Welp, lots and lots of sweet road and track races in full-swing now, and after Gate River last month, I got lucky and had the chance out to San Diego with my college team--although I guess I can't really say "my" college team, because compared to these kiddos I am practically an old lady--to run a 5k at UC-San Diego.
I went there with the hopes of FREAKING FINALLY running a PR in the 5k. Heck, I didn't even care if it was a 1 second PR. I have run 16:5X in EVERY sea-level 5k I've ever competed in literally since I was 19 years old. Indoor track, outdoor track, doesn't matter. 16:5X, 9 years. No joke. Sooo...come on legs, it's about time to get after it. This seemed like the perfect opportunity, because there were a couple girls entered in low 17's and high 16's, so it was a pretty ideal set-up and I figured a PR, even a little baby PR, would be a given. But well, the aforementioned girls scratched and I time trialed a 5k in low 17's. Uh, yay? Except not really.
I should start by saying that I am very grateful and thankful for the chance to have gotten to run it. Yes, I am: I am healthy, training is going well, and I got a free trip to a great place with great people, oh, and I got to see this track at Point Loma:
I am thankful for all of that, I do not mean to sound like an ungrateful little turd just because I didn't run a time I wanted. However, in spite of that, when I glanced at the clock as I crossed the finish I nearly had a Girl Moment and just about cried. I didn't, but seriously I think I felt my lower lip quiver, I think, it's hard to say. Although I wasn't positive because I didn't hear splits after the mile (there was a clock by the lap counter, but it's hard to do math when your brain is in the haze of race-mode) but I thought I ran so much better than that. I figured 16:40-something would easily be a shoo-in, because how is it actually even humanly possible to train for like a decade and legitimately get no faster? It's an icky pill to swallow.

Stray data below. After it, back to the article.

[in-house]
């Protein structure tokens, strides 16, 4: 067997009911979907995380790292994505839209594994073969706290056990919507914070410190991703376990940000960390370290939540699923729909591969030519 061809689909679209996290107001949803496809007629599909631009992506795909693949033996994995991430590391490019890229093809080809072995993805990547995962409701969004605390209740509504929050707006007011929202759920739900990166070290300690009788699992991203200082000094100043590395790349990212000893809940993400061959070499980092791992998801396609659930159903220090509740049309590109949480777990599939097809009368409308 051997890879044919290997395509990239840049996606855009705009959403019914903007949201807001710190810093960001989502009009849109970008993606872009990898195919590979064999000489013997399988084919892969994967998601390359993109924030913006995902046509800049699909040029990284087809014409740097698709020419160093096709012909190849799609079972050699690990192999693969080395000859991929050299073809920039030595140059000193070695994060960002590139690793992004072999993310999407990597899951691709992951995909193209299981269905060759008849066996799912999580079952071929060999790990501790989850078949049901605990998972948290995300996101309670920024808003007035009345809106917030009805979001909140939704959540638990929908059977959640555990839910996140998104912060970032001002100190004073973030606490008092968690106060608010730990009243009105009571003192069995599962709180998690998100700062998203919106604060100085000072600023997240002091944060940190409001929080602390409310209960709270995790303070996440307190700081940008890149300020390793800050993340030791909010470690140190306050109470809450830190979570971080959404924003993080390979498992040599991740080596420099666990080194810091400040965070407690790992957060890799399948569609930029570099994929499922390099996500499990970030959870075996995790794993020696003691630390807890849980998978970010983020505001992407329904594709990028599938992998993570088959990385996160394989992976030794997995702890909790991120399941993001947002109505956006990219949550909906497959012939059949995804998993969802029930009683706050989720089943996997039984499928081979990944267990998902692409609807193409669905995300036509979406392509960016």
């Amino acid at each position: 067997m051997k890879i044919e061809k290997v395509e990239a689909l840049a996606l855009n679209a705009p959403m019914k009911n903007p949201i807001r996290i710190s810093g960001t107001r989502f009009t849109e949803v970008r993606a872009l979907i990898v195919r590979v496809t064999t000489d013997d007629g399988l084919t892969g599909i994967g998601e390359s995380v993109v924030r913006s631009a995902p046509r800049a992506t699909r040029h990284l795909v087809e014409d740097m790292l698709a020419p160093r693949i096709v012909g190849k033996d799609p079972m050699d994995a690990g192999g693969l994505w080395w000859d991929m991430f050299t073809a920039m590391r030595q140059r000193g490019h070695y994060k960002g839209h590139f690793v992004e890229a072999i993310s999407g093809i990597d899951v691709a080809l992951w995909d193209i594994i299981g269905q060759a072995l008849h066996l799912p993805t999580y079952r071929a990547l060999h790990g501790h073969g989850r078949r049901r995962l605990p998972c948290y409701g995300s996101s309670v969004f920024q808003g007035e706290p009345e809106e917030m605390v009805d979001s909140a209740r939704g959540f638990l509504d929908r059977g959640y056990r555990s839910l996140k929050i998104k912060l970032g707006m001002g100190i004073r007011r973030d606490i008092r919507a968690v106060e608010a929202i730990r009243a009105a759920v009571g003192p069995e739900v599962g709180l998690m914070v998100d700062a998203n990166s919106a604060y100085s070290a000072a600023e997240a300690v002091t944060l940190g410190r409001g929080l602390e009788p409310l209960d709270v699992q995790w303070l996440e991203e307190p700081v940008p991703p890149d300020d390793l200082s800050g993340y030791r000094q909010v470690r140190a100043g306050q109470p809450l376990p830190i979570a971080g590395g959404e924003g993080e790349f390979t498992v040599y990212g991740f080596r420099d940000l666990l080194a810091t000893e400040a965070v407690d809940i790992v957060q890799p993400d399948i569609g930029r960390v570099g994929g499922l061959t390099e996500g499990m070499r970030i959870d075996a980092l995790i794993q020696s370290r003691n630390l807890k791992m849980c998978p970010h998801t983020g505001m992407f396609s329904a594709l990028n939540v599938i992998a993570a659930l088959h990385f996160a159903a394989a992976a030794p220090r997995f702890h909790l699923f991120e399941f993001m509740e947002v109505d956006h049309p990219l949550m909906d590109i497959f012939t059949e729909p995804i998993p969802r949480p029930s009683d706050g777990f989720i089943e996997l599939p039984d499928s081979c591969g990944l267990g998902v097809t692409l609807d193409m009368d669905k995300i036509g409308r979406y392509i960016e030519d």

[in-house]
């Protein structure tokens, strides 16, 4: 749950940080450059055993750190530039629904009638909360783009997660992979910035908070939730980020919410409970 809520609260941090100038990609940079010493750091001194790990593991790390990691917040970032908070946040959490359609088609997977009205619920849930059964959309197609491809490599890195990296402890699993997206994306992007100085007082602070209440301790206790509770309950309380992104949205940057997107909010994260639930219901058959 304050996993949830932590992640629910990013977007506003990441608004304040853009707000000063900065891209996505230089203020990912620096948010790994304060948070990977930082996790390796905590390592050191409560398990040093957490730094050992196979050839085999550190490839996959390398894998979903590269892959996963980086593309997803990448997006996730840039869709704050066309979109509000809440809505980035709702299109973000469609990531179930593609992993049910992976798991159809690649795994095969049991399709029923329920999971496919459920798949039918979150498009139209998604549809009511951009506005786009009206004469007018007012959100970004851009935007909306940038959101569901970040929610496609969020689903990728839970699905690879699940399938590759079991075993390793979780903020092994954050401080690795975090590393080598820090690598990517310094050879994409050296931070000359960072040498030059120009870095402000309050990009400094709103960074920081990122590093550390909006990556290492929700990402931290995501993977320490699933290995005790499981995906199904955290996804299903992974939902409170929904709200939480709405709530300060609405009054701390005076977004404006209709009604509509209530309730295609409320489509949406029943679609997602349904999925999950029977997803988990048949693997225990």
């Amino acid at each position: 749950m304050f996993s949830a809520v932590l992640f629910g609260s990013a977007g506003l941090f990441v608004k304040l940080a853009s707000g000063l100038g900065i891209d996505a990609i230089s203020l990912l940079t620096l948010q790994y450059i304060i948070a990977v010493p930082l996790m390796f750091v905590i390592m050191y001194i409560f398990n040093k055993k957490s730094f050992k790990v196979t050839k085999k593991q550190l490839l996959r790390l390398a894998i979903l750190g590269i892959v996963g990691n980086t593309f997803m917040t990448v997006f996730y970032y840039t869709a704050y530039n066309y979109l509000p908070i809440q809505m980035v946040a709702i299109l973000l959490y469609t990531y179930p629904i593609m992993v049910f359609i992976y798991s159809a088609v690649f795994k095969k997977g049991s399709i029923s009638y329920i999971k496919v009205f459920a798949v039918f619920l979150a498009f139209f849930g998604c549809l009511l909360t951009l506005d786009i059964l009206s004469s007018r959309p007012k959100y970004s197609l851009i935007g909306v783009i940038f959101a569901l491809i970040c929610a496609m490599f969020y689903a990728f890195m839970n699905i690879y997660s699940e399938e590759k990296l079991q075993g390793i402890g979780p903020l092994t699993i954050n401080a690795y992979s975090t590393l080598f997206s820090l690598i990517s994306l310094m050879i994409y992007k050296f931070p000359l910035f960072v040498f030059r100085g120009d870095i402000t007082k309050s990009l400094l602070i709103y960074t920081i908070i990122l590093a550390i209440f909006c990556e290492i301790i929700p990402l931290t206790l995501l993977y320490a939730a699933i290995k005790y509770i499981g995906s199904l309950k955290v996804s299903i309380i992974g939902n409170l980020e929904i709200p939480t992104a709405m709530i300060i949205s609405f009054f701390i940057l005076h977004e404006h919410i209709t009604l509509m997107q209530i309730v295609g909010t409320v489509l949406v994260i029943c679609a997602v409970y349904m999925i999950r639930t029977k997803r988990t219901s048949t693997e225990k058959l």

So I ran a cranky cool-down while I attempted to wrap my head around the fact that I just ran another race, right in a row, that indicated that well, stuff's just not moving in a great direction however much I am willing it to. Granted Gate River was just straight up painfully bad, this time I felt fine but apparently just ran slow. But in any case it seemed high time for some good, quality Re-Eval, woo! That would be Re-Evaluation. It's all great and shiny and wonderful to win a race, but I'd rather get lapped by the whole field and run a tiny PR than win by a landslide in a time I've run 80 zillion other times. Some might not be in agreement with this, and that's cool.
Sometimes, you've gotta face the music. Even though success doesn't always necessarily directly correlate with effort, generally speaking running's pretty straight forward and relatively logical, and when it doesn't go well, it is usually from one or more of the following:
1) You're not doing enough (mileage, intensity, etc.).
2) You're doing too much (mileage, intensity, etc.).
3) You're doing enough, and it is hard enough, but you're doing it wrong.
4) Other external factors (stress, sleep, nutrition, injuries, head-case-itis, etc...)